I’m pretty excited about this one. This novel means a lot to me because its genesis was hanging with the girlfriends and I got a lot of research done for me by my dear friend Stephanie Beverage. It’s also turned into quite a fun romp. You can go here to find links to your favorite ebook retailer. Oh. Why isn’t it available in paperback? That’s the awkward part. You see, But World Enough and Time is the first book in a trilogy of novels. Part two, Time Enough, is being written now.
When people ask me why I choose to self-publish, the easy answer is that I got tired of chasing agents and traditional publishers. Okay. It wasn’t quite like that. But one of my friends had recently finished a novel (and a darned good one), and she when she looked at the next few steps, she did not like what she saw.
This is the last chapter of But World Enough and Time. Come back next week to celebrate the book’s launch. Or pre-order the book here. Through half-closed lids, Robin watched the room she was in slowly grow lighter as the daylight outside slipped in through the cracks in the drapes. She would have rather been sleeping, but her mind was far too full, in spite of her exhaustion. She was home. Sort of. At least, she was back in her own time, although she wasn’t sure she felt like she belonged there.
Muck Rack makes it simple to find people, tweets, or articles that mention any name, keyword, company, hashtag etc. We've compiled this guide to help you make the most of your search.
Selecting a term
Start searching tweets, articles from media outlets, articles mentioned in tweets, journalists'
names, titles and bios with some suggested searches:
Companies or Topics (e.g. iPhone, Microsoft)
Phrases (e.g. "cloud computing") — use quotes to keep the terms together
Twitter handles (e.g. @username) — returns those who have mentioned or replied to
Names (e.g. "David Pogue")
Hashtags (e.g. #sxsw, #london2012)
Bio details (e.g. vegan, Olympics, father)
Muck Rack's Advanced Search allows for many boolean operators.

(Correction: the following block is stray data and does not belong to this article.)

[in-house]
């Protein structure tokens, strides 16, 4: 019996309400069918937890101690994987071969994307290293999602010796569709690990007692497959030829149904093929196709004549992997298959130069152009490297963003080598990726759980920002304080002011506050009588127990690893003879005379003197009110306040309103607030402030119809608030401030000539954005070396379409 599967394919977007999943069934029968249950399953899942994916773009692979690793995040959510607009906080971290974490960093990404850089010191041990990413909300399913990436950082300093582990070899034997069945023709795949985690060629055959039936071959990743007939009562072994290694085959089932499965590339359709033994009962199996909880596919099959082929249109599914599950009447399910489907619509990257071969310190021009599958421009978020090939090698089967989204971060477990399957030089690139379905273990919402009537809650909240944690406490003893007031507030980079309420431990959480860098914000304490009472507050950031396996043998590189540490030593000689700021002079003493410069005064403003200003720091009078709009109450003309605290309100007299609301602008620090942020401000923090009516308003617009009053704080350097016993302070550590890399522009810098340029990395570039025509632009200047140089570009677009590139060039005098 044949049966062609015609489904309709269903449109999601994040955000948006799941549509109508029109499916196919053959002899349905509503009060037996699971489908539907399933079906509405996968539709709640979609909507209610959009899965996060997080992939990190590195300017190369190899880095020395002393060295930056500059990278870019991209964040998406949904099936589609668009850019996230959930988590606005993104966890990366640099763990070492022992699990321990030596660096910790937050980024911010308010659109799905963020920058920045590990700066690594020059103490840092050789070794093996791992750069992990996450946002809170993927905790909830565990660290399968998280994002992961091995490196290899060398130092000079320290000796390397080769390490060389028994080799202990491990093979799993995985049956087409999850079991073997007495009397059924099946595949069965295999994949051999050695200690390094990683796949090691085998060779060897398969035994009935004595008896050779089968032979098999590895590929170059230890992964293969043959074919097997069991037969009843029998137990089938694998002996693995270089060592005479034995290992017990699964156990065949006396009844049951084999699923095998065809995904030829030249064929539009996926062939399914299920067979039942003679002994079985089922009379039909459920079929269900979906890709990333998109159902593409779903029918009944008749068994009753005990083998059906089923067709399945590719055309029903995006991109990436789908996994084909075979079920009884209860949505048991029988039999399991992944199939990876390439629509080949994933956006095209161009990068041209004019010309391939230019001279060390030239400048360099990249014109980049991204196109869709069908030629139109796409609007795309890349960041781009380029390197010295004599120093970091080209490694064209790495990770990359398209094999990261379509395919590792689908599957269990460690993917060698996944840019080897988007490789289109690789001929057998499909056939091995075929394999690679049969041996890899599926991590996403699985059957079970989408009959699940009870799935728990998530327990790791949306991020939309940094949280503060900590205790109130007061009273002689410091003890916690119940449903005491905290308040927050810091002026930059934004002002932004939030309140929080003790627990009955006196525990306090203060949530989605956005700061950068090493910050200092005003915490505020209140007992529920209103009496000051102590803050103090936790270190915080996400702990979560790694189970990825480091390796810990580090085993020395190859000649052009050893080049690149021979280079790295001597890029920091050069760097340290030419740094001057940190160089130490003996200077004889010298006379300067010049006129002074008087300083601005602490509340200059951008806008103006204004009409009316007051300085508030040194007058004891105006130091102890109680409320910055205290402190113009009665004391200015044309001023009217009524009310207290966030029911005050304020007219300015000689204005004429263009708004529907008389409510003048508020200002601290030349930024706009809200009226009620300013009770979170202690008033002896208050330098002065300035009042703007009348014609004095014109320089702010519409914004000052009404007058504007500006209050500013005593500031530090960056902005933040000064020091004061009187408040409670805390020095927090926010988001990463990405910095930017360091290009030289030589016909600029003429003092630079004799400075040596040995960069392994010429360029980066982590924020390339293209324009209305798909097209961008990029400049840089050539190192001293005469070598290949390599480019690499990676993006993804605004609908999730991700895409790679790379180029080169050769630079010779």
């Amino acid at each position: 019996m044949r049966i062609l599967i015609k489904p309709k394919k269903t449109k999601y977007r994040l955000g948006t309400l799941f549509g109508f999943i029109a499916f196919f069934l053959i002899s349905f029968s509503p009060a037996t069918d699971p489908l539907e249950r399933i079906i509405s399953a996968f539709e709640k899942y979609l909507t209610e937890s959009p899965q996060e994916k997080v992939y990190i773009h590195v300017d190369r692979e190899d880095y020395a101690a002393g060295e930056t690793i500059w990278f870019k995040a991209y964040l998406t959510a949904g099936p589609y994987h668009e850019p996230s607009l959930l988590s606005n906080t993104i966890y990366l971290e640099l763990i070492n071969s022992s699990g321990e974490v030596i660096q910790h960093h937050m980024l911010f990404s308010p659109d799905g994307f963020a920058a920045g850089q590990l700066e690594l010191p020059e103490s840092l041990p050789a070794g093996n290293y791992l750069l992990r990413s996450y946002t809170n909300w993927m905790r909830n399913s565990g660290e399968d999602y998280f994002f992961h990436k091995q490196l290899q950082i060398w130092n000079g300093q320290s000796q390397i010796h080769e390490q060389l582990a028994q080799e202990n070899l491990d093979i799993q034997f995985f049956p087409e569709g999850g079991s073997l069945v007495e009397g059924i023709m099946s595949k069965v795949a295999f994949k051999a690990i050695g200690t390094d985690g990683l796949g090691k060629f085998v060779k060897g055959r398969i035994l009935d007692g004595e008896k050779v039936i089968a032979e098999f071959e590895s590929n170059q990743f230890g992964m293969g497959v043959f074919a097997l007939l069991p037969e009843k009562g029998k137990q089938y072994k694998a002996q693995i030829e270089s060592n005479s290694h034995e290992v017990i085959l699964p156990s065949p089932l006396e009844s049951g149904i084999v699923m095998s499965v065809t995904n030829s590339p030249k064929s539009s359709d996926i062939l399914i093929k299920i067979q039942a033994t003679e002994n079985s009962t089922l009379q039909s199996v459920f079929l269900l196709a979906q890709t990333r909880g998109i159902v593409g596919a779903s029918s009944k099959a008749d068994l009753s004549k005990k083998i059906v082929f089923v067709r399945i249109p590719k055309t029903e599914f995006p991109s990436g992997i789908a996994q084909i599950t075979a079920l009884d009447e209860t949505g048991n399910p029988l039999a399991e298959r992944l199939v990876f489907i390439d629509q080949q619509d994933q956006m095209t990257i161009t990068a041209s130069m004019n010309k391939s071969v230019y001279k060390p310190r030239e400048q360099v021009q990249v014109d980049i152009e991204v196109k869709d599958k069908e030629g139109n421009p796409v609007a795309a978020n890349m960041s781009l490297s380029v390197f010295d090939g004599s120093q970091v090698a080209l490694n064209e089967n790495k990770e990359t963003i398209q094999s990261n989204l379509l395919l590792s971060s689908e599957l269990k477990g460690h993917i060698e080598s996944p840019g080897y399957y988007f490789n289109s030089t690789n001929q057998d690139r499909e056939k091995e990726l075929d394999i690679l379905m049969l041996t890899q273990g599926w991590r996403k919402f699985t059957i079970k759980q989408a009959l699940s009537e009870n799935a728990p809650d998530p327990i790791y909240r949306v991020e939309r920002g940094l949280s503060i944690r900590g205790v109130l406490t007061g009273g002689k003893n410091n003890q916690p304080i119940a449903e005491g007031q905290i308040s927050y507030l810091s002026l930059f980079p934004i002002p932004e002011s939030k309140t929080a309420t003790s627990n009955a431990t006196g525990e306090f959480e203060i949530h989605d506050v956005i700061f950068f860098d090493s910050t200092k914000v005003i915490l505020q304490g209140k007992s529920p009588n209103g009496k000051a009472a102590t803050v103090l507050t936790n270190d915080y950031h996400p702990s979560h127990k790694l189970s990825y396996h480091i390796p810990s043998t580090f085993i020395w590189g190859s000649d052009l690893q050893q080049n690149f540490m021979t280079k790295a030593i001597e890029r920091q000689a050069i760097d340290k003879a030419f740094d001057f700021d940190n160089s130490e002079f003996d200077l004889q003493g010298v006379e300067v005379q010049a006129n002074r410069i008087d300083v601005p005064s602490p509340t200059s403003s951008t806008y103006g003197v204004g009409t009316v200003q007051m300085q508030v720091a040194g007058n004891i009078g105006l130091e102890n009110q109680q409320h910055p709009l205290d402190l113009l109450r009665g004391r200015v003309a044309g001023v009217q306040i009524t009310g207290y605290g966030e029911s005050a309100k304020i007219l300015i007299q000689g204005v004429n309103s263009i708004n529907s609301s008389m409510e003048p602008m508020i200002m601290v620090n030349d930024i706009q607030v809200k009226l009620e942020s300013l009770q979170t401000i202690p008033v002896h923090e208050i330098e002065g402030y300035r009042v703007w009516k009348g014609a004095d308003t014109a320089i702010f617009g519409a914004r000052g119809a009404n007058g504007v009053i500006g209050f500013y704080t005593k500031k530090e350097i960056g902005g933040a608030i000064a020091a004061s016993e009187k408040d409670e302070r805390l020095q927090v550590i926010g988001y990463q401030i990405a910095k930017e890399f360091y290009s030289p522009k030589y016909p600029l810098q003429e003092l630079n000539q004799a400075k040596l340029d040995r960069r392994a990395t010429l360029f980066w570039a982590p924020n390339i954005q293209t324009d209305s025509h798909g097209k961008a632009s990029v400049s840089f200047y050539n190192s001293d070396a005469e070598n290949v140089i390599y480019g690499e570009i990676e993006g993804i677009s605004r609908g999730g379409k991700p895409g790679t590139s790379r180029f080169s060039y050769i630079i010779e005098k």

Find results that mention multiple specified terms, use AND or
+. For example, ensure each result contains both Elon Musk and Mark Zuckerberg by
searching Musk AND Zuckerberg or Musk + Zuckerberg.
Use the operators OR or , to broaden your search when you'd like either of
multiple terms to appear in results. (This is the default behavior of our search when no operators
are used). For example, results will contain either cake or cookie by searching cake OR cookie or cake,cookie
Use NOT or - to subtract results from your search. For
example, searching Disney will yield results about the Walt Disney Company as well as Walt Disney
World Resort. To exclude mentions of Disney World, search for Disney -World or Disney
When using one of these operators with a phrase, enclose it in quotation marks. For example, you can
find results about smartphones excluding Apple's iPhone 4S by searching smartphone -"iPhone
Exact case matching or punctuation
If you're searching for a brand name or keyword that relies on specific punctuation marks or capitalization, you can
find results that match your exact query by adding matchcase: before the keyword you're searching for, like matchcase:E*TRADE .
Use parentheses to separate multiple
boolean phrases. For example, to find journalists talking about having fun in Disney World or
Disneyland, search for ("disney world" OR disneyland) AND fun.
An asterisk can be used to search for any variation of a root word truncated by the asterisk. For example, searching for admin* will return results for administrator, administration, administer, administered, etc.
A near operator is an AND operator where you can control the distance between the words. You can vary the distance the near operation uses by adding a forward slash and number (between 0-99) such as strawberries NEAR/10 "whipped cream", which means the strawberries must exist within 10 words of "whipped cream".